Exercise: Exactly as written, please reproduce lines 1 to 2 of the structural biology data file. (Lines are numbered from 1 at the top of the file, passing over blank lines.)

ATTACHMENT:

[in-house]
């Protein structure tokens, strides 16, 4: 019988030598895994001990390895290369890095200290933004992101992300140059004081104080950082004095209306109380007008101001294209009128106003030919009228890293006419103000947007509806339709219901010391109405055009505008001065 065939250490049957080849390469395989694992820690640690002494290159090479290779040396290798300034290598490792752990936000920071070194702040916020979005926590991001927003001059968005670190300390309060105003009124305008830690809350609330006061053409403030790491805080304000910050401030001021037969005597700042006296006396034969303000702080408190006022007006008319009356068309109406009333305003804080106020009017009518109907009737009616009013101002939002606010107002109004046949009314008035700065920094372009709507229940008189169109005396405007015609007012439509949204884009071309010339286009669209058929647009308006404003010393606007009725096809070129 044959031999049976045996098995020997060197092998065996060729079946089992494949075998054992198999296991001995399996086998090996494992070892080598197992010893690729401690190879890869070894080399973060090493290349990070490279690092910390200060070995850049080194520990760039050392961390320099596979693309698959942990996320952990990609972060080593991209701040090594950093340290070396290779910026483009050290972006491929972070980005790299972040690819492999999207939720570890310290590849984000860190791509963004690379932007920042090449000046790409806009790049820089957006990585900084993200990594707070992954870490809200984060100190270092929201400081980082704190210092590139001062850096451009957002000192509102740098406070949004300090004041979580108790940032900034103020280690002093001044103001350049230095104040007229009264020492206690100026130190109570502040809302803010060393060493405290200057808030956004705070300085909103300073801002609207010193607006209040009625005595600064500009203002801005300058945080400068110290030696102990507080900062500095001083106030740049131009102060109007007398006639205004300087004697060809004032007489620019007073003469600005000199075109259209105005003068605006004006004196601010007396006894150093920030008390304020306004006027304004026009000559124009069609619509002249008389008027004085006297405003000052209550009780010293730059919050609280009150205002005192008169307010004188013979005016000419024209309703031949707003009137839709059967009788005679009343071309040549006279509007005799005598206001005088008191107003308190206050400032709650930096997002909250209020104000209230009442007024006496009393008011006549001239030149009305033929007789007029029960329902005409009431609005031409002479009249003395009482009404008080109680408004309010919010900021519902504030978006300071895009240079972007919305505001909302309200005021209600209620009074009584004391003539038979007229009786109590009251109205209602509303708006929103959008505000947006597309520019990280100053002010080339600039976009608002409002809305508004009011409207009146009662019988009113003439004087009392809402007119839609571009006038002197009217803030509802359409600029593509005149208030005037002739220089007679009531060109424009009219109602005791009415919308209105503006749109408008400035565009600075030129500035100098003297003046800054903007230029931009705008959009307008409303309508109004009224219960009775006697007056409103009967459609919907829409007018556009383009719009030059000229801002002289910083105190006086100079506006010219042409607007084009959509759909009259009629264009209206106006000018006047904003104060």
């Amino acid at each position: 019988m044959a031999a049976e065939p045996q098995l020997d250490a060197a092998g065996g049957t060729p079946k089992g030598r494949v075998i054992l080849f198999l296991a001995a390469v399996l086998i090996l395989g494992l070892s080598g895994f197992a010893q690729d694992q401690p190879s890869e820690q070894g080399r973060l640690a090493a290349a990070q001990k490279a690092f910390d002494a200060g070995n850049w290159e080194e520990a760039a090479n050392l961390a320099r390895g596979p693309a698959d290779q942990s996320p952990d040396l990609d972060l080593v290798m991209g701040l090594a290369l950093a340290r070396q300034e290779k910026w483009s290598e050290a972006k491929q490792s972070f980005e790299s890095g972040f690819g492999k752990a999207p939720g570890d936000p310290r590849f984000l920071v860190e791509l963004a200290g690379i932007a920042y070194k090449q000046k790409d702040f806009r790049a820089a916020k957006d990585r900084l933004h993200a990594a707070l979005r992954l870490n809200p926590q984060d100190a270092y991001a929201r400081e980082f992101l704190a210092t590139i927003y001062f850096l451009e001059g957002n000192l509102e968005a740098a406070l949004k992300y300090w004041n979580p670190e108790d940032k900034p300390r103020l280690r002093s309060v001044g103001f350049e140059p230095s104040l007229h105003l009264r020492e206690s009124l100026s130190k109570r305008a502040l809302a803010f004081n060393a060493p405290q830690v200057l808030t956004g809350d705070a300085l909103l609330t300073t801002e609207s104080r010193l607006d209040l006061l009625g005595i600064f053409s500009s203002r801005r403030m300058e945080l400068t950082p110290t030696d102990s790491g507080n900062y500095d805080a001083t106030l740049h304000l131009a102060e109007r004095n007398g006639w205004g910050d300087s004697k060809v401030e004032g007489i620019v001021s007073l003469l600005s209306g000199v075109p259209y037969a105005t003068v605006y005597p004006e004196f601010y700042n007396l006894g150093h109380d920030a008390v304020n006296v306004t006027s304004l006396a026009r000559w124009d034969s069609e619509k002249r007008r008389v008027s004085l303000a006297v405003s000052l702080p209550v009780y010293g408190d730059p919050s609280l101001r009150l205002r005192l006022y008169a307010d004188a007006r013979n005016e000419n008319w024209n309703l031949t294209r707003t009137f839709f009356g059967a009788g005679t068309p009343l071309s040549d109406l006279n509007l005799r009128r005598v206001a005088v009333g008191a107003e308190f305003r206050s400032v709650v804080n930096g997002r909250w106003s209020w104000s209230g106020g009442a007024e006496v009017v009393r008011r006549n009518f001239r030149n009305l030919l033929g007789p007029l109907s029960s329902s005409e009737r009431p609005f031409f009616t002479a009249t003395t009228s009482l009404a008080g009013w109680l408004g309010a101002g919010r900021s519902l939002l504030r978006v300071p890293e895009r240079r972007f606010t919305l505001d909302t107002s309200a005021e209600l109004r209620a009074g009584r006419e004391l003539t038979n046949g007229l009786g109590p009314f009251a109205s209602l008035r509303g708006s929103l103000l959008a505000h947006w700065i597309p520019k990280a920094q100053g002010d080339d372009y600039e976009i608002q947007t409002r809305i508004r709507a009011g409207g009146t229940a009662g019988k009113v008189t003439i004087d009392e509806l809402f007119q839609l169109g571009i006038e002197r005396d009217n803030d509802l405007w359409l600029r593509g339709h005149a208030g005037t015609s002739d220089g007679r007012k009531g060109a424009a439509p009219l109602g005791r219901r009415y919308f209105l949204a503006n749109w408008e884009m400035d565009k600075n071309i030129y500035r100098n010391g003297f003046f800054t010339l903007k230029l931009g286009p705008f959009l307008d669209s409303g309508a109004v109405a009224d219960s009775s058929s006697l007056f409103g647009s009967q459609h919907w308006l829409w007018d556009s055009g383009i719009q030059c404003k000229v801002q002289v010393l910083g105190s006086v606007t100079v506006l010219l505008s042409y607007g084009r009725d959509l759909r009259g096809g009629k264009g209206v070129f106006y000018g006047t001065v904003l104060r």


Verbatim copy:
[in-house]
């Protein structure tokens, strides 16, 4: 019988030598895994001990390895290369890095200290933004992101992300140059004081104080950082004095209306109380007008101001294209009128106003030919009228890293006419103000947007509806339709219901010391109405055009505008001065 065939250490049957080849390469395989694992820690640690002494290159090479290779040396290798300034290598490792752990936000920071070194702040916020979005926590991001927003001059968005670190300390309060105003009124305008830690809350609330006061053409403030790491805080304000910050401030001021037969005597700042006296006396034969303000702080408190006022007006008319009356068309109406009333305003804080106020009017009518109907009737009616009013101002939002606010107002109004046949009314008035700065920094372009709507229940008189169109005396405007015609007012439509949204884009071309010339286009669209058929647009308006404003010393606007009725096809070129 044959031999049976045996098995020997060197092998065996060729079946089992494949075998054992198999296991001995399996086998090996494992070892080598197992010893690729401690190879890869070894080399973060090493290349990070490279690092910390200060070995850049080194520990760039050392961390320099596979693309698959942990996320952990990609972060080593991209701040090594950093340290070396290779910026483009050290972006491929972070980005790299972040690819492999999207939720570890310290590849984000860190791509963004690379932007920042090449000046790409806009790049820089957006990585900084993200990594707070992954870490809200984060100190270092929201400081980082704190210092590139001062850096451009957002000192509102740098406070949004300090004041979580108790940032900034103020280690002093001044103001350049230095104040007229009264020492206690100026130190109570502040809302803010060393060493405290200057808030956004705070300085909103300073801002609207010193607006209040009625005595600064500009203002801005300058945080400068110290030696102990507080900062500095001083106030740049131009102060109007007398006639205004300087004697060809004032007489620019007073003469600005000199075109259209105005003068605006004006004196601010007396006894150093920030008390304020306004006027304004026009000559124009069609619509002249008389008027004085006297405003000052209550009780010293730059919050609280009150205002005192008169307010004188013979005016000419024209309703031949707003009137839709059967009788005679009343071309040549006279509007005799005598206001005088008191107003308190206050400032709650930096997002909250209020104000209230009442007024006496009393008011006549001239030149009305033929007789007029029960329902005409009431609005031409002479009249003395009482009404008080109680408004309010919010900021519902504030978006300071895009240079972007919305505001909302309200005021209600209620009074009584004391003539038979007229009786109590009251109205209602509303708006929103959008505000947006597309520019990280100053002010080339600039976009608002409002809305508004009011409207009146009662019988009113003439004087009392809402007119839609571009006038002197009217803030509802359409600029593509005149208030005037002739220089007679009531060109424009009219109602005791009415919308209105503006749109408008400035565009600075030129500035100098003297003046800054903007230029931009705008959009307008409303309508109004009224219960009775006697007056409103009967459609919907829409007018556009383009719009030059000229801002002289910083105190006086100079506006010219042409607007084009959509759909009259009629264009209206106006000018006047904003104060």